# How is a current controlled voltage source different from a resistor?

A current controlled voltage source produces a voltage that is linearly proportional to a current. A resistor has the same behavior. And the gain for a CCVS is measured in ohms, which is the same unit that measures a resistor. So what is the difference between them? Is a resistor just a kind of CCVS (and I guess also a VCCS) and if so, how does it differ from an ideal CCVS?

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One nitpick for better understanding - the relation between control current and produced voltage does not have to be linearly proportional as your ? states, but linearity is often preferred in applications and models of course. –  EwokNightmares Apr 22 at 20:43

A resistor is a passive component. A current controlled voltage source is an active component i.e. the voltage will remain proportional to the current controlling it regardless of what else is connected to the source (ideally).

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Few more differences. Unlike real resistors CCVS may have negative resistance. Noise characteristics would also be different -- regular resistors have inherent Johnson (AKA thermal) noise which CCVS may not replicate exactly. –  ArtemB Apr 22 at 22:41

A nice graphic answering one half of the question

I don't remember the source of this, since I have stored on my HD

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That reminds me of XKCD (except for the drawing style) - at least in terms of brilliance! –  Volker Siegel Apr 23 at 9:32

A resistor produces a voltage that is linearly proportional to the current that flows into it. Moreover the polarity of the voltage is fixed too, you can't have current flowing in a resistor from A to B and have $V_B>V_A$.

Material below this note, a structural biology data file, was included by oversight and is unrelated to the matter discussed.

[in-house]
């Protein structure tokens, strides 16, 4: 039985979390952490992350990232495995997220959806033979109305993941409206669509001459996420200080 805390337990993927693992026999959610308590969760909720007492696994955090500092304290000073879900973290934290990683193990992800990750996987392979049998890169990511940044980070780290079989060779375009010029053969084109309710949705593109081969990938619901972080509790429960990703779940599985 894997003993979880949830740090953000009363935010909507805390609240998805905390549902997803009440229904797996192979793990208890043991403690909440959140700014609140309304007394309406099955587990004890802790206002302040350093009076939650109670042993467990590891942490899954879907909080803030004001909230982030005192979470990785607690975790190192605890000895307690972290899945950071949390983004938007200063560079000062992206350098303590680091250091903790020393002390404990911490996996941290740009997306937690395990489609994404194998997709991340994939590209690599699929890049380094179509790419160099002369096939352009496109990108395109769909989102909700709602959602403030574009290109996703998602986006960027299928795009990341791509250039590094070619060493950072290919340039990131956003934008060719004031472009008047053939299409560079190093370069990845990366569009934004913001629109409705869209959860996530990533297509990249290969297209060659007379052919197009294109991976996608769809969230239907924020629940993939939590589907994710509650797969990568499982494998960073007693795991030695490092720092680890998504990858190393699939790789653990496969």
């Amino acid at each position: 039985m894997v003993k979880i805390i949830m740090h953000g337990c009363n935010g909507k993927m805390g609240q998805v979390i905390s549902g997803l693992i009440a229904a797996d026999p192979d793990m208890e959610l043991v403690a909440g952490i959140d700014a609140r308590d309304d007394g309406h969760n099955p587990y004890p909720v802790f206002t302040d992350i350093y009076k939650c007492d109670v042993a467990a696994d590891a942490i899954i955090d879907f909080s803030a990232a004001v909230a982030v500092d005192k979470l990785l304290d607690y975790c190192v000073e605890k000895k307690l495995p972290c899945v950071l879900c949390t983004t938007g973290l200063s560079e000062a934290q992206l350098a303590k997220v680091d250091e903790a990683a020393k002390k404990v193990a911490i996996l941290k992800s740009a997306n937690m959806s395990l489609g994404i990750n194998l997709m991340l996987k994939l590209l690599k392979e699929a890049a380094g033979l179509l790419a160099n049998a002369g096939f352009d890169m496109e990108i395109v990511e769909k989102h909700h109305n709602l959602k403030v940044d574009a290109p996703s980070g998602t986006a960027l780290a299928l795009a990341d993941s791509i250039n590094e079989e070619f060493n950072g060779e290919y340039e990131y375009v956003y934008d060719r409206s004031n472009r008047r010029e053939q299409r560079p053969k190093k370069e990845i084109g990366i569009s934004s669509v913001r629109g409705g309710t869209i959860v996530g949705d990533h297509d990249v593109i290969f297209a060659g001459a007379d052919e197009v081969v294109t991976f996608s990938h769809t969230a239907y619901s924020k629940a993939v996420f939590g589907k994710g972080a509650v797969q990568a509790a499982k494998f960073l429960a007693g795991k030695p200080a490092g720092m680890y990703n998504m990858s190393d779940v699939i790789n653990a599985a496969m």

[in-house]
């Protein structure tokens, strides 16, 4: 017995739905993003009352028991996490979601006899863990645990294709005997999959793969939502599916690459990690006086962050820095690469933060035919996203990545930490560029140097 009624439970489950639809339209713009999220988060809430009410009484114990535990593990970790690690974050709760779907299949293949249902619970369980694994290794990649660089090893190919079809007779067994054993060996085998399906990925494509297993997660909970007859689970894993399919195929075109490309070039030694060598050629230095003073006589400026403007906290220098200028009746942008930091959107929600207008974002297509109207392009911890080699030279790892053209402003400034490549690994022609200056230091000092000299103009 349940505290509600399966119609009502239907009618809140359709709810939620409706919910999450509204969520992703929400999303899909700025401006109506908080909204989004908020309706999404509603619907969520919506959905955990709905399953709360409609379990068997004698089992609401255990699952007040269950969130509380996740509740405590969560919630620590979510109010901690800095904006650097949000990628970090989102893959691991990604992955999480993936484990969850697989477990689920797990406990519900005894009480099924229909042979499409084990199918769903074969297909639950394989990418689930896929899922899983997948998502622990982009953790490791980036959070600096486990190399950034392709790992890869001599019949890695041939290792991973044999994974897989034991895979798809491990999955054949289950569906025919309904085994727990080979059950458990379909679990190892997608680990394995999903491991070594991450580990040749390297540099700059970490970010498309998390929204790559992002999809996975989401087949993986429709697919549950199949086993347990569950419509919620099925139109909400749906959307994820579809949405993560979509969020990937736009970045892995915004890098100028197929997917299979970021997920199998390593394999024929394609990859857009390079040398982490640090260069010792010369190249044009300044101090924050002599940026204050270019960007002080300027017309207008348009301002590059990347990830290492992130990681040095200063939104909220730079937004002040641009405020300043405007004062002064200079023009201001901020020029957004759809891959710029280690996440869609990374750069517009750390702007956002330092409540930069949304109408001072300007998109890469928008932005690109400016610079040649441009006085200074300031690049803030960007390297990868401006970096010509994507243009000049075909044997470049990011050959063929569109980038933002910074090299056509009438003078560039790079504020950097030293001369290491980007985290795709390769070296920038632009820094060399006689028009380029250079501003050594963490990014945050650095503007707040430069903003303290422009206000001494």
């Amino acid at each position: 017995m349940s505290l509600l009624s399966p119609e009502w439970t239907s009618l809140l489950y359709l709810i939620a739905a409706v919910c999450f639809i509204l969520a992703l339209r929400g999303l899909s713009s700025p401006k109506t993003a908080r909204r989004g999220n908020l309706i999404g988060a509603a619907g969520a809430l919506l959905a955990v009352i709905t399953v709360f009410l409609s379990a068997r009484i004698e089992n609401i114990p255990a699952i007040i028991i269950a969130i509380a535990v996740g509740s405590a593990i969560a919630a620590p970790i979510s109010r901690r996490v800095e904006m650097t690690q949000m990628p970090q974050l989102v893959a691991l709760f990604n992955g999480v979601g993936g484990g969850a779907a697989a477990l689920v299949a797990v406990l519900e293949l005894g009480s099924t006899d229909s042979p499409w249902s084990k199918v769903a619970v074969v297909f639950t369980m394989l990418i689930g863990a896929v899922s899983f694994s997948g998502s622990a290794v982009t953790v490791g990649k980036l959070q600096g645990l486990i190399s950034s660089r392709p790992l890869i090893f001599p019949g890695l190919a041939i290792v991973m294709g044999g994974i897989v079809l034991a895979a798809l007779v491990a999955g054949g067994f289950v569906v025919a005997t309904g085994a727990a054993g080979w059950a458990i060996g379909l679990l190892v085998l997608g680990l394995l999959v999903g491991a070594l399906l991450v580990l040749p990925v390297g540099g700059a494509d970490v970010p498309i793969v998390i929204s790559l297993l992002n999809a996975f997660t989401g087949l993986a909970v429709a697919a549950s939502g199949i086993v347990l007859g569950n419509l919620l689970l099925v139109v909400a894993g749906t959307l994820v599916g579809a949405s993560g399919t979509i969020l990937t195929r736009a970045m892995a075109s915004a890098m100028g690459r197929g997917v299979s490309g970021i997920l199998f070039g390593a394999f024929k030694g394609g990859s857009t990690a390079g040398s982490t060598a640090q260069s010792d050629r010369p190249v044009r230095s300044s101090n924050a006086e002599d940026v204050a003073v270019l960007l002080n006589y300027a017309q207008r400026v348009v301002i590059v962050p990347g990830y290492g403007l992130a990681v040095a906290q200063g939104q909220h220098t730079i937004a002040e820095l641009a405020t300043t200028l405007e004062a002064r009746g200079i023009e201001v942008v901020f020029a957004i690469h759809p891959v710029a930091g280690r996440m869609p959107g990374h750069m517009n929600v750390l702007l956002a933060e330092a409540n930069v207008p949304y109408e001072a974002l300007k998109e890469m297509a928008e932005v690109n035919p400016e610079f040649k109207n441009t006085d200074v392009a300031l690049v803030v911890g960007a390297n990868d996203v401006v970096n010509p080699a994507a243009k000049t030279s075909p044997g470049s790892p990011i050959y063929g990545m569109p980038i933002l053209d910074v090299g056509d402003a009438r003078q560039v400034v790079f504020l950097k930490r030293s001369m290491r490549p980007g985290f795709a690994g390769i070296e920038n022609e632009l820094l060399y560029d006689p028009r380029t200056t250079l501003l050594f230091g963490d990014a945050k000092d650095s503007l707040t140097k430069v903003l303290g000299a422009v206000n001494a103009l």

A CCVS can be controlled by any current in the network, possibly the one that flows through it but again, this time you get the freedom to choose the voltage polarity.

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The following two ideal circuit elements have identical terminal characteristics and are thus indistinguishable:

simulate this circuit – Schematic created using CircuitLab

Thus, if the controlling variable of a CCVS is the current through the CCVS, the CCVS is indistinguishable from a resistor where the gain of the CCVS is the resistance.

If the controlling variable of a CCVS is the current through another circuit element, the gain is the transresistance.

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A circuit that is called voltage "SOURCE" must be able to deliver the output to any connected load - otherwise it is not really a "source". Hence, it must have a very small source resistance (ideal: zero). This is the main feature of an active CCVS.

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